clock menu more-arrow no yes mobile

Filed under:

The Mobley Story on Outside the Lines

It's been linked on TrueHoop and ClipperBlog already, and citizen swamigusto has created a FanShot of it here as well, but if you haven't watched it yet you may be interested in the story ESPN's Outside the Lines did on Cat Mobley's retirement.

OTL: Mobley's Life-Threatening Condition (via ESPN)

Maybe it's me, maybe I'm just too deeply immersed in all of this stuff, but did anyone else find OTL's sensationalistic tone on this story completely misplaced?

I'm not entirely convinced there's much of a story here at all.  I mean, beyond the "Cuttino Mobley retired because of a heart condition" thing.  Henry called it "Very interesting indeed" but I don't really agree.  OTL seems to be trying to stir up some sort of controversy with a 60 Minutes style investigative report into "Who knew what and when did they know it?" but is any of that really at issue?  Obviously I follow Clipper news more closely than most people, but all of the interviews and search of medical records didn't really reveal anything I didn't already know, with the exception that teams had Mobley sign waivers, which doesn't really seem like a bombshell to me.  The terms may have changed some (he had actually been diagnosed with HCM in Houston as opposed to some other heart condition) but the basic facts of the matter remain exactly as I understood them back in November.

The Larry Coon interviews, in which our favorite salary cap expert 'discloses' that the Knicks made the trade primarily to clear cap space for 2010 and that Mobley's ability or inability to actually play basketball was immaterial, is laughable in it's faux-exposé quality.  Coon must have wanted to just say 'duh' and I'm surprised he made it through the explanation with a straight face.  It has the air of a Christopher Guest mockumentary.  I mean, how could I have been so naive?  Why didn't I realize at the time that the Knicks were only making the trade for 2010 salary cap purposes?  Oh, wait, I did.  Me and everybody else.  And by the way, it was neither surprising nor controversial.

I remember the first time I realized that a team had traded for an injured player, and in so doing had dispensed with the pretense that the trade had anything to do with basketball.  Terrell Brandon played the final game of his outstanding NBA career on February 4th, 2002.  A year and a half later, in late July of 2003, he was acquired by the Hawks as part of a four team trade in which Atlanta rid themselves of Glenn Robinson (who I guess they considered a big dog).  Brandon, for all intents and purposes, had been retired for 18 months, and no one pretended that he would ever play again.  But he was in the final year of his contract, and the trade worked under salary cap rules.  I was pretty surprised at the time - all NBA trades changed irrevocably for me that day.  But that was six years ago - I'm over it.  To imply that this is anything other than NBA business-as-usual is worse than Captain Renault in Casablanca ("I am shocked - shocked - to find out that the Knicks are only interested in clearing cap space to sign LeBron James!")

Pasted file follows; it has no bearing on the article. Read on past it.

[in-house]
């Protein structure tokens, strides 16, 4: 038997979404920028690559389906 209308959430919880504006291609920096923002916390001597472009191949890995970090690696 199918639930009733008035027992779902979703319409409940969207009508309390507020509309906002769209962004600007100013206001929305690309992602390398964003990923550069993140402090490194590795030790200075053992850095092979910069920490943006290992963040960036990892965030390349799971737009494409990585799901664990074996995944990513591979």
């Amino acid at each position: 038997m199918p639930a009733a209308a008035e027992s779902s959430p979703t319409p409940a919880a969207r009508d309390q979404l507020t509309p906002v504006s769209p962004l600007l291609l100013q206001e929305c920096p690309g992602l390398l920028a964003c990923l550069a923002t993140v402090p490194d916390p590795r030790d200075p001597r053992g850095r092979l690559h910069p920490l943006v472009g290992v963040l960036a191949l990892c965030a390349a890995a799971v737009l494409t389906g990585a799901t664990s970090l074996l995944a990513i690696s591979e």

You want to do an exposé on fishy salary cap hijinks?  How about the inclusion of Keith Van Horn in the Jason Kidd trade?  How about the inclusion of Aaron McKie in the Pau Gasol trade?  The NBA said at the time that they would only allow those trades if the teams were really serious about acquiring those players.  Give me a break.  Did either of them ever attend a practice for their new teams?  Where's an investigative reporter when you need one?

Were the Knicks being opportunistic?  Did they perceive a chance to save some money, either a lot with a medical retirement or less through an insurance payment, by going forward with the trade if they played their cards just right?  Sure.  Were they being disingenuous to suggest that there motives were purely altruistic?  Of course.  Again, let's not feign surprise - it's OK.  "Here are your winnings, Captain Renault."

On the medical exposé side of things, the investigators seem to be trying to make a distinction between the term "life threatening" and the term "sudden death."  Meh.  The doctor in Houston told Cat that the condition was "life threatening" but didn't use the term "sudden death."  Um... OK.  Did he think that the threat to his life was slow?  That he would die eventually?  Well, we're all going to die eventually, aren't we? 

In the end, the story probably hinged on the question, "Why now?"  If Cat knew he had HCM, if he knew he was at risk, why did he play 11 seasons, and then decide to retire at this point?  But Isn't that one of those questions that answers itself?  He'd played 11 seasons.  He's 33.  He has a kid.  It seems obvious to me that the difference between Cat Mobley in 1998 in Houston and Cat Mobley in 2008 in New York has much more to do with Cat the person than Cat the HCM sufferer.  He's getting paid, regardless.  He's not emotionally invested in the Knicks.  He's unlikely to continue playing after this contract is up, at the age of 35.  Other than leaving a game he loved, there was really no downside to retiring last November.  It was a clean break, and obviously the Knicks weren't sad to see him retire since it saved them some money. 

Cat Mobley had a terrific career and was a big part of the greatest Clippers season ever.  That's the story here, and it's a good story.